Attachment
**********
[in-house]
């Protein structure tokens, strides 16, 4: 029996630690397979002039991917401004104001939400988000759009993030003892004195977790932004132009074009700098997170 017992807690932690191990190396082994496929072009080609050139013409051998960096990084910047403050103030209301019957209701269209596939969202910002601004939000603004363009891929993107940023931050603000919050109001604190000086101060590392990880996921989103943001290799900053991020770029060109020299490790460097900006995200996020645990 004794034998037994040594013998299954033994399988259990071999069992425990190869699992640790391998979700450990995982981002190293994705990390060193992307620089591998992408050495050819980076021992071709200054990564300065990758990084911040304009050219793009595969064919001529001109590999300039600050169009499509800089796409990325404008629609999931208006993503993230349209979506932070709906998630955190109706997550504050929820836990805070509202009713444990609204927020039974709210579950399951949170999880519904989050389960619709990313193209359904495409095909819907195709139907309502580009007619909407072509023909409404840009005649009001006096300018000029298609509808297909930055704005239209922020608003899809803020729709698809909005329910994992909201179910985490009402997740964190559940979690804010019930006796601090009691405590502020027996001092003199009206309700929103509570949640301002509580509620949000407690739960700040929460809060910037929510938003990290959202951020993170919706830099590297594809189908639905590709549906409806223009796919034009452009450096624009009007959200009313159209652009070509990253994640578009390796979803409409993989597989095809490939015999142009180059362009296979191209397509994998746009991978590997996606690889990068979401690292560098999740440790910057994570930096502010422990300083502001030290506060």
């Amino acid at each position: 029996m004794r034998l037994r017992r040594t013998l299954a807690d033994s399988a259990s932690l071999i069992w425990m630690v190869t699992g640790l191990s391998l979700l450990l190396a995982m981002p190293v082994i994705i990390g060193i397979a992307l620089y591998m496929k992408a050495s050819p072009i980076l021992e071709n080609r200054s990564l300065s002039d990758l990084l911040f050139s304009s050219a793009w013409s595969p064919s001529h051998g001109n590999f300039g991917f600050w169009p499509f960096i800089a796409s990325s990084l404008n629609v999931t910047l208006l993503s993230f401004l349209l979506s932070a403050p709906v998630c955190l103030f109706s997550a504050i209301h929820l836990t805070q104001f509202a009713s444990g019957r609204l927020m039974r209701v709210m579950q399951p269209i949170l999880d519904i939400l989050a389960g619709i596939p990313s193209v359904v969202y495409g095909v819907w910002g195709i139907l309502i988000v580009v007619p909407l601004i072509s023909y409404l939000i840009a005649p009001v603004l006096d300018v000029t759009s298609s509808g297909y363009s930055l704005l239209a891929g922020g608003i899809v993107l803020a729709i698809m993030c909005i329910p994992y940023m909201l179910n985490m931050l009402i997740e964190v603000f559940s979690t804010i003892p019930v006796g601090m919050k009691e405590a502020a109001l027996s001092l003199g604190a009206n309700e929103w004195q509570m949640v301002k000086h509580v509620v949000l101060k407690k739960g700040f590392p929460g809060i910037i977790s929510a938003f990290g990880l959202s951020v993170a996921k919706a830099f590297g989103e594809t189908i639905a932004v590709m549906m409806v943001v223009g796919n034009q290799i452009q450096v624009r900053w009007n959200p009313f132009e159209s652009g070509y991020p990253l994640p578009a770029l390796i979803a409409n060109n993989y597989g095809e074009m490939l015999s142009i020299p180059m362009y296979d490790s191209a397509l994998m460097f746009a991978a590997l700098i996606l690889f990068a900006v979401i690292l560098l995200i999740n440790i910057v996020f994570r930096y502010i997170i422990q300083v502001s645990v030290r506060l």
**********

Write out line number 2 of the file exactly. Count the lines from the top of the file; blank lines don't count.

């Protein structure tokens, strides 16, 4: 029996630690397979002039991917401004104001939400988000759009993030003892004195977790932004132009074009700098997170 017992807690932690191990190396082994496929072009080609050139013409051998960096990084910047403050103030209301019957209701269209596939969202910002601004939000603004363009891929993107940023931050603000919050109001604190000086101060590392990880996921989103943001290799900053991020770029060109020299490790460097900006995200996020645990 004794034998037994040594013998299954033994399988259990071999069992425990190869699992640790391998979700450990995982981002190293994705990390060193992307620089591998992408050495050819980076021992071709200054990564300065990758990084911040304009050219793009595969064919001529001109590999300039600050169009499509800089796409990325404008629609999931208006993503993230349209979506932070709906998630955190109706997550504050929820836990805070509202009713444990609204927020039974709210579950399951949170999880519904989050389960619709990313193209359904495409095909819907195709139907309502580009007619909407072509023909409404840009005649009001006096300018000029298609509808297909930055704005239209922020608003899809803020729709698809909005329910994992909201179910985490009402997740964190559940979690804010019930006796601090009691405590502020027996001092003199009206309700929103509570949640301002509580509620949000407690739960700040929460809060910037929510938003990290959202951020993170919706830099590297594809189908639905590709549906409806223009796919034009452009450096624009009007959200009313159209652009070509990253994640578009390796979803409409993989597989095809490939015999142009180059362009296979191209397509994998746009991978590997996606690889990068979401690292560098999740440790910057994570930096502010422990300083502001030290506060």